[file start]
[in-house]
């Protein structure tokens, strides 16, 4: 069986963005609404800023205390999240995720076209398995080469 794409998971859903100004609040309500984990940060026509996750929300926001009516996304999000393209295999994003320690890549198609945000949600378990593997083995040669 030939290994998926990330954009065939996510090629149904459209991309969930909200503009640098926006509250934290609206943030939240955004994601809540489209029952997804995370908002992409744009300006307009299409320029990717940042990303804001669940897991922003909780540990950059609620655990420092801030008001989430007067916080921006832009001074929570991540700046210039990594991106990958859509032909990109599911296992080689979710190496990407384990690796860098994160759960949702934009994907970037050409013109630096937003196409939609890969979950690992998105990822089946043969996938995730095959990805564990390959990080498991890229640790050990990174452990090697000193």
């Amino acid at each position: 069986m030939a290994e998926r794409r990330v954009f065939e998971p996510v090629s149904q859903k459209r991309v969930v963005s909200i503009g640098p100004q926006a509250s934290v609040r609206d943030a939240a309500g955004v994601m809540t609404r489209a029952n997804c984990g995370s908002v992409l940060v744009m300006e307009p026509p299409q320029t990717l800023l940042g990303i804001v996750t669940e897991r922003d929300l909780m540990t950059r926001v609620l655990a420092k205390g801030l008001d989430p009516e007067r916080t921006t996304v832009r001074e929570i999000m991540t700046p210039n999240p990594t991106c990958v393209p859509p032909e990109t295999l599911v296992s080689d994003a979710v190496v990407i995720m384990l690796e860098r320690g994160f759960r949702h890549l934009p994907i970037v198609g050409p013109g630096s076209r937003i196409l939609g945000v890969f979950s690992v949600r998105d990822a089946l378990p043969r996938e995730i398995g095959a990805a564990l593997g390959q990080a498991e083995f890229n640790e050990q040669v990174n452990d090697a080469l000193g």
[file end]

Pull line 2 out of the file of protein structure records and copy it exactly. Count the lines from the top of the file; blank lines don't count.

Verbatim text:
């Protein structure tokens, strides 16, 4: 069986963005609404800023205390999240995720076209398995080469 794409998971859903100004609040309500984990940060026509996750929300926001009516996304999000393209295999994003320690890549198609945000949600378990593997083995040669 030939290994998926990330954009065939996510090629149904459209991309969930909200503009640098926006509250934290609206943030939240955004994601809540489209029952997804995370908002992409744009300006307009299409320029990717940042990303804001669940897991922003909780540990950059609620655990420092801030008001989430007067916080921006832009001074929570991540700046210039990594991106990958859509032909990109599911296992080689979710190496990407384990690796860098994160759960949702934009994907970037050409013109630096937003196409939609890969979950690992998105990822089946043969996938995730095959990805564990390959990080498991890229640790050990990174452990090697000193």